I’ve always had a soft spot for Mario Bros. ever since I first encountered it — not on a Nintendo platform, as you might expect, but on the Atari 8-bit range of computers.
This 1983 arcade game from Nintendo isn’t the most fondly remembered installment in the portly plumber’s long-running adventures — but revisiting it today reveals it to still be a lot of fun and eminently worth playing.
Plus, if you have a Nintendo Switch Online membership, it is, at the time of writing, one of the many NES games you get included as part of your subscription.
Continue reading NES Essentials: Mario Bros.
Nintendo has always been good at handheld games — even long before its Game Boy and subsequent platforms were a thing.
Those of you as old as me will doubtless remember the Game & Watch series, a range of 60 handheld electronic LCD games created by Nintendo and released between 1980 and 1991. These dinky little devices perfectly encapsulated what makes a “good handheld game” — something that is easy to learn but tough to master, and which you can either while away a few minutes with or engross yourself in for several hours thanks to their inherently addictive, rewarding quality.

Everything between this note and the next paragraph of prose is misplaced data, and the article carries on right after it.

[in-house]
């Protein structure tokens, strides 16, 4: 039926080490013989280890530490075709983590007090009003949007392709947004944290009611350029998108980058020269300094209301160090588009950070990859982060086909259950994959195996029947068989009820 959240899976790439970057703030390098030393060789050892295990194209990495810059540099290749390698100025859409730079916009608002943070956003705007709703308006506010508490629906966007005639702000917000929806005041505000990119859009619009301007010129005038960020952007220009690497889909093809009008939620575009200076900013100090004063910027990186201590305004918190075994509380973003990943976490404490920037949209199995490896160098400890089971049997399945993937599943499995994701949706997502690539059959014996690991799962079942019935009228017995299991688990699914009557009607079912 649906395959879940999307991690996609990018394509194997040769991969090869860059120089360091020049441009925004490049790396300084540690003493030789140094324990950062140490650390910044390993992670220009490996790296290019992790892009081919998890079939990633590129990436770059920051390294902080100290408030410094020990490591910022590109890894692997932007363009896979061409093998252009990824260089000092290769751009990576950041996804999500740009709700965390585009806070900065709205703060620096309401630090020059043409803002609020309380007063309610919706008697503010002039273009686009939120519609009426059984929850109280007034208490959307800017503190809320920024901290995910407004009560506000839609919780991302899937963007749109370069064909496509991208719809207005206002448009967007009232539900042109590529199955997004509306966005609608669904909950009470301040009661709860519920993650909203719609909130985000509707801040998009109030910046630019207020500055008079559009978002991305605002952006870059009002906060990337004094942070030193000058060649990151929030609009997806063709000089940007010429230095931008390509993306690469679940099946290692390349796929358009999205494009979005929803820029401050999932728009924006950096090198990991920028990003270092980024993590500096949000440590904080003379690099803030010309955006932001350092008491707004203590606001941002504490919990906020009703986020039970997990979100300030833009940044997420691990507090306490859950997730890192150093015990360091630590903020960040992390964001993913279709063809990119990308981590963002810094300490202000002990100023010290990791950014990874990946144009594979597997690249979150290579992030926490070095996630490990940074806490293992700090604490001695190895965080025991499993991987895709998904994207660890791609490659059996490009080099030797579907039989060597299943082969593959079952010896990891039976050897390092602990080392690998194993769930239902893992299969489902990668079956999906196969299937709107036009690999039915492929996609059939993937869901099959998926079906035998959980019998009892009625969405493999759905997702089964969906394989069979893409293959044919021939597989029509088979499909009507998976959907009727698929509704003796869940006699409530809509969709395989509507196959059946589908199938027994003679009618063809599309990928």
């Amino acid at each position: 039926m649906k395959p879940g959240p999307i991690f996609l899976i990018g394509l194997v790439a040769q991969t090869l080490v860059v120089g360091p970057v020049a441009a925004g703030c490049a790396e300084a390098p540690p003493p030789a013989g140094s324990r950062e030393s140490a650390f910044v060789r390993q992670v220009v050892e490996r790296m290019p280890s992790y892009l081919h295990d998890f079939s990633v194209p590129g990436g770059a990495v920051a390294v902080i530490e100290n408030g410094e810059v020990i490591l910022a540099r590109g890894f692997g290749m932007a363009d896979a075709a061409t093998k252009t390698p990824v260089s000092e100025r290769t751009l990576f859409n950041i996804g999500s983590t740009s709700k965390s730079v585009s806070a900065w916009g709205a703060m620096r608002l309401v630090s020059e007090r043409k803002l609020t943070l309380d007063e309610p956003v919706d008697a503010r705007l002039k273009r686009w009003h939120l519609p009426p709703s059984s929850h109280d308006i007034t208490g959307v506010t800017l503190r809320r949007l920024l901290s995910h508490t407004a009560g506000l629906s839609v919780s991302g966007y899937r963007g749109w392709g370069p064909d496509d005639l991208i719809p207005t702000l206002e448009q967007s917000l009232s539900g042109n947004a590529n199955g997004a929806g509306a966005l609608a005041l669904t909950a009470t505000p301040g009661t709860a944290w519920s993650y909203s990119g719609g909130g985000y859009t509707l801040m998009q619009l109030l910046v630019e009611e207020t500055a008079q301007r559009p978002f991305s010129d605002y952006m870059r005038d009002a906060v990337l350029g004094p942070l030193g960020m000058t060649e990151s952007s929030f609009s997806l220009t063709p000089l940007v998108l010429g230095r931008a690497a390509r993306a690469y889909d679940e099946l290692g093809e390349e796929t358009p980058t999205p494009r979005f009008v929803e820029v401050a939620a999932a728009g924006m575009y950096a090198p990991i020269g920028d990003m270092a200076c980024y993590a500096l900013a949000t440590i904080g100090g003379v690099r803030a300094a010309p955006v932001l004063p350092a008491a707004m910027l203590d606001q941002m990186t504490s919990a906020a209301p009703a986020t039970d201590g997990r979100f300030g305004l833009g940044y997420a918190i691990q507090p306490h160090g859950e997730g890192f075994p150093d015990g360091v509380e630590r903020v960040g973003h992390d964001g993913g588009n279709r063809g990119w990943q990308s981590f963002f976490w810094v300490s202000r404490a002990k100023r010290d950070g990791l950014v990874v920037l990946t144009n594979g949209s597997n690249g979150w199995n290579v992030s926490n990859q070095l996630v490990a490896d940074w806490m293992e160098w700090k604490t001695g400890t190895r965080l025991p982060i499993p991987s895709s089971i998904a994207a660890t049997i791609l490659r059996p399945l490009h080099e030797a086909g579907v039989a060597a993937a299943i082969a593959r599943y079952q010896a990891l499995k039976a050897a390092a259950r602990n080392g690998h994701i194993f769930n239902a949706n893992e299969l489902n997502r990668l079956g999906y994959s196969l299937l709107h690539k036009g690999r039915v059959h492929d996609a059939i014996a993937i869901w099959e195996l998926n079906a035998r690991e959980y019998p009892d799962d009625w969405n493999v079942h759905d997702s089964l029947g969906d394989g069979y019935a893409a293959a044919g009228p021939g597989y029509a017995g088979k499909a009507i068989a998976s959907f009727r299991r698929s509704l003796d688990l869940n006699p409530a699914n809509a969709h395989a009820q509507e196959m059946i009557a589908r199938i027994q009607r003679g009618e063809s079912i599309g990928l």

The Game & Watch series was designed by Gunpei Yokoi, who later went on to design 1989’s astronomically popular Game Boy. It’s only appropriate, then, that a number of the games that really kickstarted Nintendo’s efforts in the handheld space went on to get their own adaptations on that platform, beginning with the Europe-only release of Game Boy Gallery in 1995.
Continue reading Game Boy Essentials: Game Boy Gallery
There’s something about handheld systems that just makes puzzle games feel right.
The PlayStation Portable was no stranger to games of this type, of course, what with the excellent Lumines being a launch title for the system and a wide variety of other brainteasers making solid appearances on the platform over the subsequent years.
One of the most interesting and unusual titles on the platform is 2006’s Gunpey, actually the latest installment in a series that got its start on the Japan-only WonderSwan system.
Continue reading Puzzler Essentials: Gunpey